With Media Camp LA, Turner and Warner Bros. show that startups and media giants both have knowledge to share
The prevailing wisdom goes, when something’s working, don’t mess with it. But this wisdom doesn’t say much about doubling down on a winning strategy. This is exactly what Turner has done with its one-year-old Media Camp accelerator program, partnering with Warner Brothers to extend the year-old, San Francisco-based program to Los Angeles.Today, the inaugural class of Media Camp LA graduates from the once annual 12-week program culminating in a Demo Day. In this sense, Media Camp is like any other accelerator, in that it invites investors, executives, and community leaders to meet the graduating companies, each of which will give a short presentation on the status and vision of their business. But the 12 weeks leading up to today were anything but typical.
Like within Media Camp SF, companies participating in the the LA edition spend the majority of the session meeting with senior executives of leading media companies including those across and outside the Turner and Warner Brothers corporate families. Media Camp lists 30 such mentors on its website. Such access has proven invaluable for past Media Camp startups the success of which often depend on navigating the bureaucracies of enormous old media companies. Content licensing, distribution, strategic investment, and M&A opportunities often come down to relationships within “the system.” Even companies entering Media Camp as outsiders looking in on the world of media.
“We participated last year as speakers in several Turner Media Camp workshops and were really impressed with the chance to interact with startups at granular level,” says Warner Brothers Home Entertainment SVP of Global Business Development Debra Baker. “We were even more surprised at opportunity to transfer knowledge about WB businesses in ways that can help shape the products and business models of these companies early in their lifecycle.”
Despite the success of the model employed by the original SF program, Baker and her staff plan to hold debriefings following today’s Demo Day to determine how they can tailor the LA edition to better meet the needs of the participating companies and to take advantage of the program’s proximity to Hollywood. For example, Baker already predicts that the next year’s Media Camp LA will “move to more practical workshop areas sooner in the program, and to focus more heavily on commercial relationships and on pitching skills.”
Startups participating in Media Camp have plenty to gain, but for it to be truly successful, the learning should go both directions. While on one hand noting that Warner Bros. has a history of technological innovation, Baker concedes that the company doesn’t move as fast or act as freely as early stage startups. To the extent that the company’s executives and product teams can harness some of the hacker spirit of its entrepreneur participants, Media Camp could be as much of a boon to the media giant as it is to the startups.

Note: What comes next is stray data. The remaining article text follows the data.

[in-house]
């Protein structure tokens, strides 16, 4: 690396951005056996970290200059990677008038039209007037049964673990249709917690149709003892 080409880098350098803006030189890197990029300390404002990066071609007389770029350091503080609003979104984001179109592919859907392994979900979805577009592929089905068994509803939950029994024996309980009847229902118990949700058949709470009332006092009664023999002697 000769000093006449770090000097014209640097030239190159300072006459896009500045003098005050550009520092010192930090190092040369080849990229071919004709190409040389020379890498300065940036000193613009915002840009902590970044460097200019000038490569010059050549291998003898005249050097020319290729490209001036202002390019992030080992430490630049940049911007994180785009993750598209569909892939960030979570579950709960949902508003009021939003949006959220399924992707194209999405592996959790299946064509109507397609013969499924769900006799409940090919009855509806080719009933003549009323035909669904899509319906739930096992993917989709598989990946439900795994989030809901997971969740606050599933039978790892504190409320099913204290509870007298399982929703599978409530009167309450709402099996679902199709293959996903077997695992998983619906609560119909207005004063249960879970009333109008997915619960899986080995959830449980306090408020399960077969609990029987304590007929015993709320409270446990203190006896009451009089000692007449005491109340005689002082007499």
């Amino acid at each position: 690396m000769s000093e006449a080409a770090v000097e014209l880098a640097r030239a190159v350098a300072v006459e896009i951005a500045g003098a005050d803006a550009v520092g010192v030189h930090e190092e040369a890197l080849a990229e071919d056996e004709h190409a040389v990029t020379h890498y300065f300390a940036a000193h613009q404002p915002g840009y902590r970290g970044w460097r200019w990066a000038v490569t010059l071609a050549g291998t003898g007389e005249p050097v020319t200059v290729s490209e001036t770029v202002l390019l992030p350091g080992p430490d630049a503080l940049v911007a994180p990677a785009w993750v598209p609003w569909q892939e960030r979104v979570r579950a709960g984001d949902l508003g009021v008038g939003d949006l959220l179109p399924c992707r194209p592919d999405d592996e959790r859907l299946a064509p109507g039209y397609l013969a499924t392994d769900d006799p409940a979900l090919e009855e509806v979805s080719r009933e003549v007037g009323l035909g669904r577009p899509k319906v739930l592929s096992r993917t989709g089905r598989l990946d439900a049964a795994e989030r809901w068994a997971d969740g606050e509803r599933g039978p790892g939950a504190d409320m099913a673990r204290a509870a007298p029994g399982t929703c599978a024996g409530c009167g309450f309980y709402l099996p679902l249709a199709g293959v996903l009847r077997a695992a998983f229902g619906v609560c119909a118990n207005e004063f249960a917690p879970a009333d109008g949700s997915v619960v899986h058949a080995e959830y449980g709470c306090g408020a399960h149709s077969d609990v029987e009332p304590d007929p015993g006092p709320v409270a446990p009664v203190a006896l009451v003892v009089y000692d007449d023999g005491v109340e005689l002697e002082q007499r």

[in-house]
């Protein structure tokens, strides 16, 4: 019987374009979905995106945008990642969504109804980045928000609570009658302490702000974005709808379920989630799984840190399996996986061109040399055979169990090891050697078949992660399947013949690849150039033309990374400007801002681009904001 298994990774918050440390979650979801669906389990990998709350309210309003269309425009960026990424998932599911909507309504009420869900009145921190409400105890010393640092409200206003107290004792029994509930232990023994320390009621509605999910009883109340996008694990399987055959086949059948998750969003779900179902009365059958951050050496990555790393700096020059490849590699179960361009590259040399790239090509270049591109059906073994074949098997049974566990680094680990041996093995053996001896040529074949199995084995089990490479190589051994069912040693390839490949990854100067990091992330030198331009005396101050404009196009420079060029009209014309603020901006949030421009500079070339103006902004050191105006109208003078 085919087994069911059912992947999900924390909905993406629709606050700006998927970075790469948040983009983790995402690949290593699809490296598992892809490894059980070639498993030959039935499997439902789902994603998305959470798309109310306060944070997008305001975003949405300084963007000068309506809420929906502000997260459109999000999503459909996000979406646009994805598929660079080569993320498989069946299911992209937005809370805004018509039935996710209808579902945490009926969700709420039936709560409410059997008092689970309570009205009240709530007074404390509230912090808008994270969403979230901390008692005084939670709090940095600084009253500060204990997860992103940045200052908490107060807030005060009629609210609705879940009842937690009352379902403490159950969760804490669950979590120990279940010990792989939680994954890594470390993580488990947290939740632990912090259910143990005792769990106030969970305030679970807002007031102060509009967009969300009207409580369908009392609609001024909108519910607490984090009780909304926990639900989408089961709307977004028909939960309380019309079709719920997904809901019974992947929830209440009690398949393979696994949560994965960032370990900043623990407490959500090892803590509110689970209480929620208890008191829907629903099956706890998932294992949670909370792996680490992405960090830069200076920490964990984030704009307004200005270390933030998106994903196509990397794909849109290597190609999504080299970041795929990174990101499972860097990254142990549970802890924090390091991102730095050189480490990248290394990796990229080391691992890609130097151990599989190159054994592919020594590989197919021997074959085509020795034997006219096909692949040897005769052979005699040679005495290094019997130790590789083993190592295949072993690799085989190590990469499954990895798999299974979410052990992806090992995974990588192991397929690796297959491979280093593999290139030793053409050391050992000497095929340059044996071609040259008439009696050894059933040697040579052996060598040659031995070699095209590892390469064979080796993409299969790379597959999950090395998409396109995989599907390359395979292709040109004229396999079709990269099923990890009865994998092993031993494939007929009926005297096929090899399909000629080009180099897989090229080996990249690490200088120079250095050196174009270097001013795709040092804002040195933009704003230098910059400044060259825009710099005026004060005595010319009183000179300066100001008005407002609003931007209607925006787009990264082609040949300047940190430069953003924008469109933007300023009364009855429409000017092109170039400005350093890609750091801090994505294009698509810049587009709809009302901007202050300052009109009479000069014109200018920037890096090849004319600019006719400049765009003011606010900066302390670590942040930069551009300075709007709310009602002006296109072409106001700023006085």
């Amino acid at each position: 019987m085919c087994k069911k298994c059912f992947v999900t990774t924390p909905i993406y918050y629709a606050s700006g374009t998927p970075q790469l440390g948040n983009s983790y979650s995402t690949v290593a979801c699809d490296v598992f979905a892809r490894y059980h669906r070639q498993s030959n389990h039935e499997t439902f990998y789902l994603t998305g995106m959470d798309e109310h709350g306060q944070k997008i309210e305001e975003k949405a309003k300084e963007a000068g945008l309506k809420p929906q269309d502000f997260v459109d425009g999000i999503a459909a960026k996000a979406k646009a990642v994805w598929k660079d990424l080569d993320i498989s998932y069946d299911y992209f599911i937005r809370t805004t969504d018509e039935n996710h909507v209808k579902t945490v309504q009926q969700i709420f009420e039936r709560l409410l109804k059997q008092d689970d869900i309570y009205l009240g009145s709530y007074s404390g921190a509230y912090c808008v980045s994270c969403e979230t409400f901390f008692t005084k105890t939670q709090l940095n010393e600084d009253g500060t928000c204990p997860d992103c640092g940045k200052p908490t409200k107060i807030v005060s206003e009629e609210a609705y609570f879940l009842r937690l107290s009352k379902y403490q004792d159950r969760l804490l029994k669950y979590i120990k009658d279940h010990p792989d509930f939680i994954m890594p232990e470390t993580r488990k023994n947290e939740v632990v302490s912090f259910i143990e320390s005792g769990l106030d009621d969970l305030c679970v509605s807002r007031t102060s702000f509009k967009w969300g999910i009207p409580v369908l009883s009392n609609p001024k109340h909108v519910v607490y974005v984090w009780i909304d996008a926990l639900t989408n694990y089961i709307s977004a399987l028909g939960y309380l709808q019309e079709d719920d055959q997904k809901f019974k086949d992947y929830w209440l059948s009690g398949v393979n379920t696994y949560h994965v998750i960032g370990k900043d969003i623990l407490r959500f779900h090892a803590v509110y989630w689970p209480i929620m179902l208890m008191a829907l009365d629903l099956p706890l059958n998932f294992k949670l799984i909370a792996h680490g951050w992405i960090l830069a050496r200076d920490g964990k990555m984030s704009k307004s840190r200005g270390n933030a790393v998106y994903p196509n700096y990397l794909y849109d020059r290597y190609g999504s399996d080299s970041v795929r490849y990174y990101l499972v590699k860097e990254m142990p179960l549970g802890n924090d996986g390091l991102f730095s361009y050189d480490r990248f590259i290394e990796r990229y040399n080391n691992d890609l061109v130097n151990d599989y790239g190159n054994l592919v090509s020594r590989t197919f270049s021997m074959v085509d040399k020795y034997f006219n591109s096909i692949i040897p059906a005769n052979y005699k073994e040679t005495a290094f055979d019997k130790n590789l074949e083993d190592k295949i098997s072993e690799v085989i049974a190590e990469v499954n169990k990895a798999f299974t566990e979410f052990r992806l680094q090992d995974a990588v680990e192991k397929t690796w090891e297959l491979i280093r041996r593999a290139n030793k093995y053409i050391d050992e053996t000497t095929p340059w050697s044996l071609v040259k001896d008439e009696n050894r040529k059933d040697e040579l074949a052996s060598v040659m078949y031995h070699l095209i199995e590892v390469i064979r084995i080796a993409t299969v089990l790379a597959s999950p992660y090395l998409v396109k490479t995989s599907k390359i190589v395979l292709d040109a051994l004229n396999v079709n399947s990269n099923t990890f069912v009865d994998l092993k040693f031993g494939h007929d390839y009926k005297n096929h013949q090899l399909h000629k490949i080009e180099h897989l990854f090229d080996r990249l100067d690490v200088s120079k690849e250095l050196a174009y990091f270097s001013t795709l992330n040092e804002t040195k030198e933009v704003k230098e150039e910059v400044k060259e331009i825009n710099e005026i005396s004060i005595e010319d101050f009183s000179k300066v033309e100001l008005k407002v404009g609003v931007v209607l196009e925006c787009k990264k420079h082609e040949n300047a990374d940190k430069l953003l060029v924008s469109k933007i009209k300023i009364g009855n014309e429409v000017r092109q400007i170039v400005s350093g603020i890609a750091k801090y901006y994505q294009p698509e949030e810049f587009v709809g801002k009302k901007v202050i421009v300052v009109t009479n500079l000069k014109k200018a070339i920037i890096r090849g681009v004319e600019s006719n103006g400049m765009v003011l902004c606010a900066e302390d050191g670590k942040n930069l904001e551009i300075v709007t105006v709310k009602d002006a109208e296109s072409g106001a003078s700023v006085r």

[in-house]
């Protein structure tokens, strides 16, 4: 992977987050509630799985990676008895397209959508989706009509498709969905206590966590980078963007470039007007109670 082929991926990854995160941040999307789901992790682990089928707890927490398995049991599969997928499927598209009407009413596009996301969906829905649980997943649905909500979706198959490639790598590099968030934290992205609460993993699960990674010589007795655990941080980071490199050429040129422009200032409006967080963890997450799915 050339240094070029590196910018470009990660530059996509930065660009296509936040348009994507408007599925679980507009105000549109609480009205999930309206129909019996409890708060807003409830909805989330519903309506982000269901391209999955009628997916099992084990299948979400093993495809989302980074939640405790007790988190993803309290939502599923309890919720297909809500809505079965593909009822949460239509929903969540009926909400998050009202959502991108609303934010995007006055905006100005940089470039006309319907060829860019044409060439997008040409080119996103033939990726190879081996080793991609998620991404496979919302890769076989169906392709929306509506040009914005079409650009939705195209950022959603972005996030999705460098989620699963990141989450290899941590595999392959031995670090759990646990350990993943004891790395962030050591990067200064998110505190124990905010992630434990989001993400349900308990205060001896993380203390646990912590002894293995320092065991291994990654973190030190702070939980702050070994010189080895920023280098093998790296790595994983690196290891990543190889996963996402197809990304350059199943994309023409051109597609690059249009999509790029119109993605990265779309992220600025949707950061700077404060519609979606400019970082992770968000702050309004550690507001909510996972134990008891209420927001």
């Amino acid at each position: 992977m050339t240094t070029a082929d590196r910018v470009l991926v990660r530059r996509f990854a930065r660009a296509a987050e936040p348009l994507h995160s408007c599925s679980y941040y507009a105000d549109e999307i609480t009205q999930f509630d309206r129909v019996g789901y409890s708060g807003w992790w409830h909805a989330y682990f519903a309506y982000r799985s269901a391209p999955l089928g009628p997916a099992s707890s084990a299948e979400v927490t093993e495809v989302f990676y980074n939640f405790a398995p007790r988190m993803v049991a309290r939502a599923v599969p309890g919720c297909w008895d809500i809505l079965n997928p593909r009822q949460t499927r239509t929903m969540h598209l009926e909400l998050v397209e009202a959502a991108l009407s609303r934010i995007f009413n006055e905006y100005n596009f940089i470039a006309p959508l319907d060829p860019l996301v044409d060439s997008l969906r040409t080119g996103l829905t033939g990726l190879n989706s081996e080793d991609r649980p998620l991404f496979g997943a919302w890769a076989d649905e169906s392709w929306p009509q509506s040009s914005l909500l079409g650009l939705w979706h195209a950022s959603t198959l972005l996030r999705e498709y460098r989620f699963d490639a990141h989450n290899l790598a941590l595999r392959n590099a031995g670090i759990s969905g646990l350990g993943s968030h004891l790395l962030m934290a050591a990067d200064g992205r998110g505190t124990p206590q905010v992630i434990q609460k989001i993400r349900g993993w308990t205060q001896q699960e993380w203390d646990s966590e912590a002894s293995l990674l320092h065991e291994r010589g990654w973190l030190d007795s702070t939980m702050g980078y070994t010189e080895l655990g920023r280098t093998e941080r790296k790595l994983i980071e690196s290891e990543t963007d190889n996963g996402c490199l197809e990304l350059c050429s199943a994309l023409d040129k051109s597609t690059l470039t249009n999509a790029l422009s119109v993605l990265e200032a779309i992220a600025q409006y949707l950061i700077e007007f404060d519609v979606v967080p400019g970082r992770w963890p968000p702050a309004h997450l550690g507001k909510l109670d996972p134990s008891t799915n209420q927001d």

"We believe that Warner Bros. has always been about talent, and we view this as a fantastic opportunity to create relationships with talent," Baker says.
Media Camp LA features five companies slected from among hundreds of applicants. Below is a brief bio of each company (provided by Media Camp):
- Cinecore is a scalable Enterprise SaaS solution for film and television productions that keeps casts and crews on schedule and organized with digital document distribution, digital file storage and location maps through an in-app Google maps interface. Cinecore’s access to the production technology teams at Warner Bros. gave them on-the-ground insights into how the studio approaches video production so they could shape their offering. Cinecore will demo a dashboard that connects multiple studio technologies into a single, easy-to-use digital solution for production teams and will be piloted with select television productions.
- Deal Flicks’ goal is to increase theatre box-office sales using a mobile platform coupled with proprietary optimization algorithms. Through Media Camp, Warner Bros. is helping Deal Flicks navigate the complexities of the film distribution business and explore opportunities to increase the industry box-office.
- Kumbuya is social commerce in the context of curated, community generated content focused on consumers’ area of interest. Kumbuya’s platform allows studios the opportunity to engage directly with fans through social media. Kumbuya’s pilot program presented at Demo Day will show communities developed for several Warner Bros. new release, catalogue and franchise titles.
- Reelhouse is an online video platform that provides filmmakers control to self-distribute content directly to their viewers. Reelhouse’s content delivery platform drives engagement and transaction through the creation of immersive consumer experiences that combines feature content, interviews, photo galleries, videos, merchandise, interactive experiences and more. Reelhouse’s pilot program is expected to involve distributing a selection of Warner Bros. titles to test the value of the proposition.
- Skit! (Storytime Studios, Inc.) allows users to create stories using content from the Web and their own social networks using simple, finger-swiping technology on the iPad. Gestures give life to the creation, and the user’s voice provides the soundtrack. Skit! revealed its pilot with Warner Bros. Interactive Entertainment’s Mad Max videogame, due out in 2014, at Comic-Con in San Diego, where fans created stories within the Mad Max universe and shared them with friends across social networks. The team worked closely with creative and production executives from businesses such as Warner Bros. Television, Telepictures and DC Comics. This collaboration has given Skit! insight into how to work with content owners to drive deeper fan engagement.